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Quantitative Applications in Education Research Conference identifies reading as a critical learning foundation

ReSEP (28 September 2017 – 29 September 2017)

Evidence-based research is a vital complement to practical and innovative processes within the education policy space. Rigorous research informs decision-making and therefore plays a strategic role in planning and reporting, which in turn enhances the effectiveness and accountability within education policies and systems.

The third Quantitative Applications in Education Research conference was hosted by Research on Socio-Economic Policy (ReSEP), University of Stellenbosch, on 28 and 29 September 2017 at the Stellenbosch Institute for Advanced Study (STIAS). The conference was attended by participants from government, academia and civil society, with a keynote video address from the Minister of the Department of Basic Education (DBE), Ms Angie Motshekga.

The Minister reiterated the important links between the DBE and ReSEP, as well as the broader research community, and emphasised the need to extend such collaboration to other institutions, “We hope that this partnership continues in years to come, and is also extended to previously disadvantaged universities in order to increase the production of high quality, policy relevant research within the sector”.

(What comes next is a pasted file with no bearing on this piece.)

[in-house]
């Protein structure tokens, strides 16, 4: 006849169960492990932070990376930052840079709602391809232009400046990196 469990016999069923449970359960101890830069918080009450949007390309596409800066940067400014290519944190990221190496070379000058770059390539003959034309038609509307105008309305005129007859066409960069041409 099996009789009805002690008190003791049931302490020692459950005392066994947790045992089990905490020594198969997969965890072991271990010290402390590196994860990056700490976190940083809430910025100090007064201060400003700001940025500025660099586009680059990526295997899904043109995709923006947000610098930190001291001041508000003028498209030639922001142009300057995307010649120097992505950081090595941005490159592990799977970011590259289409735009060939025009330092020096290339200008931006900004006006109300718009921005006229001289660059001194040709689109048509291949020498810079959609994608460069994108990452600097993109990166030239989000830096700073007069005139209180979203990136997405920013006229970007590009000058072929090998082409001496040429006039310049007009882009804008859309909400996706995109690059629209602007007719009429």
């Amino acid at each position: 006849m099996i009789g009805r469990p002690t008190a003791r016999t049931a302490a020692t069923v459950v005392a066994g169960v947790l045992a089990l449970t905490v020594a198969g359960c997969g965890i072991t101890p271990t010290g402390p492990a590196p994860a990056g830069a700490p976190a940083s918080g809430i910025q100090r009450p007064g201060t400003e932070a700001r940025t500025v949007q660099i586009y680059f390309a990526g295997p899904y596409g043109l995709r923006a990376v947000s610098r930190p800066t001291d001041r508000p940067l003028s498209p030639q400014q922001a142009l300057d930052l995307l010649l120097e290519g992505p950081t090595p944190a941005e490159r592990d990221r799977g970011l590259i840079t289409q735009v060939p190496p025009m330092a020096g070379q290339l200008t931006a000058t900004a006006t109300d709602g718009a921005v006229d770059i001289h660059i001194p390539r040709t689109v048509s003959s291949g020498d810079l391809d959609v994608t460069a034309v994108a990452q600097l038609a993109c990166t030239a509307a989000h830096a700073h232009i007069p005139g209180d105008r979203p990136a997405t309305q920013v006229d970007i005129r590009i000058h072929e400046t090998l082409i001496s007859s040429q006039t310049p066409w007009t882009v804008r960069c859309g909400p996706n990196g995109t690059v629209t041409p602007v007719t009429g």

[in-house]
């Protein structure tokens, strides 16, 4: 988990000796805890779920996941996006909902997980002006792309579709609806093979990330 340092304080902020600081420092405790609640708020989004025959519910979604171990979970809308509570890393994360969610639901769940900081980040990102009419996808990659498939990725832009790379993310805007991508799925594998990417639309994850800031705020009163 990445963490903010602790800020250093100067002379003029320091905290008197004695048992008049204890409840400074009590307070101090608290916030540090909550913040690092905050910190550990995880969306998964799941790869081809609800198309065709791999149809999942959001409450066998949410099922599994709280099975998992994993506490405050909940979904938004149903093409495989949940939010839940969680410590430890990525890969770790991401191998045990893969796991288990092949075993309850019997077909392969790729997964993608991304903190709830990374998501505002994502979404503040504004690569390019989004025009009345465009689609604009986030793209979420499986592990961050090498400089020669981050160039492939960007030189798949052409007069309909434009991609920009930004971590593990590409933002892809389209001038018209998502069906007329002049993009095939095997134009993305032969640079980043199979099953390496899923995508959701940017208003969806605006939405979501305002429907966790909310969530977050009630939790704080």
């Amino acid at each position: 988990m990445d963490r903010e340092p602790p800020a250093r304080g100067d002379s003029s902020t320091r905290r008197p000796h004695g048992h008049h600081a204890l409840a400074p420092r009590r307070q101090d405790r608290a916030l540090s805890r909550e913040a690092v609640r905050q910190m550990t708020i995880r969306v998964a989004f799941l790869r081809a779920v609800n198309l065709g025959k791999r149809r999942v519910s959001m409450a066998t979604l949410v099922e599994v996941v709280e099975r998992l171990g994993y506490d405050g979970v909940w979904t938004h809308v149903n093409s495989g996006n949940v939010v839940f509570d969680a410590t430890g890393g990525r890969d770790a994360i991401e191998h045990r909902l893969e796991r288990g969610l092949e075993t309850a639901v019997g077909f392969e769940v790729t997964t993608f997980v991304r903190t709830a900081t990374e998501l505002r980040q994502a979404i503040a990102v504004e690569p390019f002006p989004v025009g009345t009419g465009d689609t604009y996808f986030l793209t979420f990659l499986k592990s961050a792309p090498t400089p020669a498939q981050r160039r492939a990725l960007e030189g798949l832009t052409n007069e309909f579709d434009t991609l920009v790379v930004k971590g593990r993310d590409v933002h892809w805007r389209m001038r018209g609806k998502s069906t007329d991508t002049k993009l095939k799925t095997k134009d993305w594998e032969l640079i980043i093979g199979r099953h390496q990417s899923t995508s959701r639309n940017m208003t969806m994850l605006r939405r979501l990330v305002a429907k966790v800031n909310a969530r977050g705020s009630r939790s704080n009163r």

International speakers included David Evans, who is a Lead Economist in the Chief Economist's Office for the Africa Region of the World Bank; and Yuri Belfali, who is the Head of Early Childhood and Schools division at the Organisation for Economic Co-operation and Development (OECD). David Evans emphasised that teachers are one of the key ingredients in the learning progress, and the most effective interventions work through teachers. He further advocated that in order to get the most out of teachers, one required effective professional development; motivation and incentives; and teaching to the level of the students. Yuri Belfali presented on the recent efforts being made by the Programme for International Student Assessment (PISA), such that it becomes more relevant for a wider range of countries. This includes adapting the leaner assessments to better measure performance in developing countries, improving the contextual questionnaires and introducing measures of leaner well-being.

As a core focus, the DBE has identified reading as a critical learning foundation that needs to be acquired in earlier grades for the sake of further learning. Stephen Taylor (DBE) presented on lessons after 2 years of implementation of the Early Grade Reading Study (EGRS) in a sample of 230 schools in the North West with Setswana as the home language. Amongst the three interventions targeting home language literacy i.e. teacher training, teacher coaching and parental involvement, the main finding was that the teacher coaching intervention had the largest impact, with learning gains of about 40% of a year of schooling. In addition, Linda Zuze (HSRC) found a positive association between parental perceptions of reading ability and a child’s reading performance.